Your Life, Your Health: Disability does not stop this artist
Updated: Monday, November 11 2013, 08:48 PM EST
A childhood accident put him in a wheelchair for life, but Albany’s David Senecal isn’t letting his disability get in the way of his passion for painting. Paralyzed from the neck down and with little mobility in his wrists, David paints beautiful landscapes with a brush between his teeth.
“One day I just decided to put the brush in my mouth because I had better control. And that’s how I’ve been doing it ever since.” He says. “People are surprised. I guess they never thought about it.”
When David was 13-years-old he fell while diving into an above-ground pool, striking his head on the bottom.
“I was instantly paralyzed, I felt like an electric jolt went through my body. The next thing I know I’m waking up in the ambulance.”
Interested in art even before the accident, David now paints about 20 pieces a year from an art studio in his Albany apartment that he shares with his wife. He’s a member of the Association of Mouth and Foot Painting Artists, based in Switzerland. Through this group many of David’s works are circulated worldwide on Christmas cards and calendars.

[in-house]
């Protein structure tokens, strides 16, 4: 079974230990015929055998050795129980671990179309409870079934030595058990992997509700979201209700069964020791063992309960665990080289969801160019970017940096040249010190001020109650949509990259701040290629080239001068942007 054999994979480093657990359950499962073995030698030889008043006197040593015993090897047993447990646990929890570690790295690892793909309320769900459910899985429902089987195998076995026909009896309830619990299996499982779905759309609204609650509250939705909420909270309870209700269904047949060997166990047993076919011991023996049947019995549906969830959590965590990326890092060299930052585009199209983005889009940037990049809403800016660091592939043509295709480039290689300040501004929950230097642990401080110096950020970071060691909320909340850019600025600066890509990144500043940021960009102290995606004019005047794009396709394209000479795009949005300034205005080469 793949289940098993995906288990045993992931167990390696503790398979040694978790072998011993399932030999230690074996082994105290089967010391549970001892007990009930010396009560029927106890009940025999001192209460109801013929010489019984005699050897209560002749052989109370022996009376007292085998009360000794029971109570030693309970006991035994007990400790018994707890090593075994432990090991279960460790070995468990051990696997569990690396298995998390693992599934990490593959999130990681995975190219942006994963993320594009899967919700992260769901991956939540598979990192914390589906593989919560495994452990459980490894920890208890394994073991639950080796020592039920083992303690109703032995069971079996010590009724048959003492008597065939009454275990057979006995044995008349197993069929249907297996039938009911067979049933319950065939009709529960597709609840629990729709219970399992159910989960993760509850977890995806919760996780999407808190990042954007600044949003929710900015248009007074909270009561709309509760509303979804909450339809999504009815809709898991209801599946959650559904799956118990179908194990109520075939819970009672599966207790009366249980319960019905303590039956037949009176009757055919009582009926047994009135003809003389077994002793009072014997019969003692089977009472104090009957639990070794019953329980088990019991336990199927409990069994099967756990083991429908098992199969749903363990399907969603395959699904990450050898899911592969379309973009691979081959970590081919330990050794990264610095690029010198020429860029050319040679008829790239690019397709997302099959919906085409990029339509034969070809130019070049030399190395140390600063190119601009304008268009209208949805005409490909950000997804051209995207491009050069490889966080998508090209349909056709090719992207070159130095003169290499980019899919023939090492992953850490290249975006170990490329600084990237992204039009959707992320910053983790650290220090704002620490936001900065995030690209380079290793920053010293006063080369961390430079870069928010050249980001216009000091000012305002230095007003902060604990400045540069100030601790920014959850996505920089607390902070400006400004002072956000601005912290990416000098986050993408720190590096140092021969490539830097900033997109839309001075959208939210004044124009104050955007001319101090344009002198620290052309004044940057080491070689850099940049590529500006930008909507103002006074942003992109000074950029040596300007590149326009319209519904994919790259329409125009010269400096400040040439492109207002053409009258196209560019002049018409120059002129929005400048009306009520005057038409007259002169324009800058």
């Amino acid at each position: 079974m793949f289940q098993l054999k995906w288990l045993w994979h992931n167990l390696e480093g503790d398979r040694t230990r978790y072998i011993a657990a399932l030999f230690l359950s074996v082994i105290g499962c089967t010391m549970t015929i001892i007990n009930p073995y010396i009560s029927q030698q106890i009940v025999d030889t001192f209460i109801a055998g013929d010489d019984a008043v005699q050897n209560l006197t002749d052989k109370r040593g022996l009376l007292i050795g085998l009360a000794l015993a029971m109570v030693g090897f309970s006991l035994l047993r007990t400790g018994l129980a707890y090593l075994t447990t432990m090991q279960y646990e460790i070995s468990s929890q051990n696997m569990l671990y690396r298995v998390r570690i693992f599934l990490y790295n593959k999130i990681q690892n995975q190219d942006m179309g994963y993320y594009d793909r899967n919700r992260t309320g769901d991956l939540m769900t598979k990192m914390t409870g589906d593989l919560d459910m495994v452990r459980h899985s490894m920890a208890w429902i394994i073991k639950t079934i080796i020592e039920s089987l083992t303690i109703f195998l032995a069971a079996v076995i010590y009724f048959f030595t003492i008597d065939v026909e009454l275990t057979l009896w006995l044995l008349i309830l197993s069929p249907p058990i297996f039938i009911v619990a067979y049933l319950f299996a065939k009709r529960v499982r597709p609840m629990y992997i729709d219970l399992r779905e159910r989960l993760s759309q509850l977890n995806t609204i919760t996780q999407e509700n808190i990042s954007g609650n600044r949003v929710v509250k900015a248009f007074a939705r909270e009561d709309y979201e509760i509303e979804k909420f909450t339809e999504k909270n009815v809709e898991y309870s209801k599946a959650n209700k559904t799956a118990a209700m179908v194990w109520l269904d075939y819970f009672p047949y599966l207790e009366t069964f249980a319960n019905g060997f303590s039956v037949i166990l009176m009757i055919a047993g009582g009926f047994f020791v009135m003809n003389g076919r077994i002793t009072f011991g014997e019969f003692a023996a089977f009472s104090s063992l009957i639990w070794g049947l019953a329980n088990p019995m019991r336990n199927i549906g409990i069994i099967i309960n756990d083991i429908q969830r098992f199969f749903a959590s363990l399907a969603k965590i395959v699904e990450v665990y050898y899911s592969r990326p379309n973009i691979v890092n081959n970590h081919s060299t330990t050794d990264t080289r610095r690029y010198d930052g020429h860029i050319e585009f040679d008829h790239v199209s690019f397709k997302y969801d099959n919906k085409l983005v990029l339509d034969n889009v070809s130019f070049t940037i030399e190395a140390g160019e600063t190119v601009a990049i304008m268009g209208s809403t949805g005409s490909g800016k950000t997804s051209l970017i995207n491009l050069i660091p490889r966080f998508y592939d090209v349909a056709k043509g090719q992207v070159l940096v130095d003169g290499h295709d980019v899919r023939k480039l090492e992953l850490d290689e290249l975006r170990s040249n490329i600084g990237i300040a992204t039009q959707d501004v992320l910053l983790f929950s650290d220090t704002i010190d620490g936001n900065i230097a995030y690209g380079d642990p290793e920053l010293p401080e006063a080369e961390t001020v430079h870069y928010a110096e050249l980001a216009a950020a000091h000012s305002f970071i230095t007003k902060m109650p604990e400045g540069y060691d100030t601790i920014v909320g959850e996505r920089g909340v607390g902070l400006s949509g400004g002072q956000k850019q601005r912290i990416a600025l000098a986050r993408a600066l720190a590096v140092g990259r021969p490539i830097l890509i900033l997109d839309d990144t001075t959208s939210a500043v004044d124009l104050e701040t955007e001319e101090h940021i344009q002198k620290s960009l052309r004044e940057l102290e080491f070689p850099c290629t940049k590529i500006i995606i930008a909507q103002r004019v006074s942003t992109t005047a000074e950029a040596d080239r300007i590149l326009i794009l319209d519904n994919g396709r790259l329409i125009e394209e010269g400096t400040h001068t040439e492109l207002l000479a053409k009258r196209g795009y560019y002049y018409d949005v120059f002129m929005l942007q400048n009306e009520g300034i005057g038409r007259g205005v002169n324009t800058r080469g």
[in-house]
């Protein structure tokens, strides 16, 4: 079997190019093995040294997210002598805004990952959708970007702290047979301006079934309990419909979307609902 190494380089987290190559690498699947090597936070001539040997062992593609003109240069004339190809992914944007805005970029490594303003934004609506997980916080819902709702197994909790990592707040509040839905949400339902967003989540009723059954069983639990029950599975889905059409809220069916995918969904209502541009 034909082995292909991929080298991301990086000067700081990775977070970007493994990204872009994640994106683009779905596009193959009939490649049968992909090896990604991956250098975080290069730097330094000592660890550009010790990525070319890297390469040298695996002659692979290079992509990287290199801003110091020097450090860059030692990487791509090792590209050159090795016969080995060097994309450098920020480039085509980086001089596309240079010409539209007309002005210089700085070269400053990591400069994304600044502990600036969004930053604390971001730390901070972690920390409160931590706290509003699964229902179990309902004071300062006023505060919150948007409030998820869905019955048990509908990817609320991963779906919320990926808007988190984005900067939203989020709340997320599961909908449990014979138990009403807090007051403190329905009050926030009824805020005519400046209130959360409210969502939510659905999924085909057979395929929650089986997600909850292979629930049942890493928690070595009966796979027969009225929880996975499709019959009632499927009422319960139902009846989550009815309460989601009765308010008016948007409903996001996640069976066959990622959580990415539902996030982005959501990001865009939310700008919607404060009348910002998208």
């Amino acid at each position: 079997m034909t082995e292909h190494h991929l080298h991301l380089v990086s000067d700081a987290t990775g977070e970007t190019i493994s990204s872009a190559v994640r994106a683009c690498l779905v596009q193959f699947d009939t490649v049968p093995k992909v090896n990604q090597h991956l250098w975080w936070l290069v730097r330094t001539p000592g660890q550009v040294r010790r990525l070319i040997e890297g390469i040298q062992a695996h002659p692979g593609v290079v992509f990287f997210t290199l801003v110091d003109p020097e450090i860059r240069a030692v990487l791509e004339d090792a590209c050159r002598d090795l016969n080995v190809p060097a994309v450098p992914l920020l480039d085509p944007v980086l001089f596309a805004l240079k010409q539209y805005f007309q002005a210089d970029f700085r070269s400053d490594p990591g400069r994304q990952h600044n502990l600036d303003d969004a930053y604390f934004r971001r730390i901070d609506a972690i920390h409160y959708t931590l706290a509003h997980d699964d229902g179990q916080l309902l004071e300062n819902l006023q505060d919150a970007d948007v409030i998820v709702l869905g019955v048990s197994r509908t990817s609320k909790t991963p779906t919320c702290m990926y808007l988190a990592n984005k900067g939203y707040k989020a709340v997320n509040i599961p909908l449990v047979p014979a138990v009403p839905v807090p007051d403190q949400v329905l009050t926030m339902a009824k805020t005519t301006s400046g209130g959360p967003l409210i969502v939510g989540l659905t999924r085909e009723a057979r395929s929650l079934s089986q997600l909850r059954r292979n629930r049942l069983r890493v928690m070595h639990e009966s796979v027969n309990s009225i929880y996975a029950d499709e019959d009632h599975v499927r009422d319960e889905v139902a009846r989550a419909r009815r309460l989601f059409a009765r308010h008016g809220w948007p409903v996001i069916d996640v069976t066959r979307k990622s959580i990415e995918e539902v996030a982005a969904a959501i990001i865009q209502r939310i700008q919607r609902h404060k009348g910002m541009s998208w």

In the beginning, he used a wrist brace to complete his work. When those results were failing, he tried using a brush in his mouth (1972) and has been doing it ever since.
‘I always thought of art as a hobby.” David says. “Then after Evelyn and I got married in 1980, I just started painting a lot.”
This year David was the only local artist to have his work chosen as part of the Viewpoint Gallery at the Sunnyview Rehabilitation Hospital in Schenectady. The collection is all done by artists with disabilities.
CEO of Sunnyview Chip Eisenman says David’s submission was 1 of 600 submitted worldwide. He says the gallery provides inspiration to both patients, staff and the public.
“We treat a lot of patients with spinal cord injuries, traumatic brain injuries, or who have had strokes. And it is inspirational for them, our patients and our staff, to see what these people living with disabilities can do.”
If you’d like to see David’s piece at the exhibit and view the other works, it is open to the public during normal business hours at the Sunnyview Rehabilitation Hospital, 1270 Belmont Avenue in Schenectady. Prior to this, the works were featured at Proctor’s. Sunnyview’s exhibit runs through December 2nd.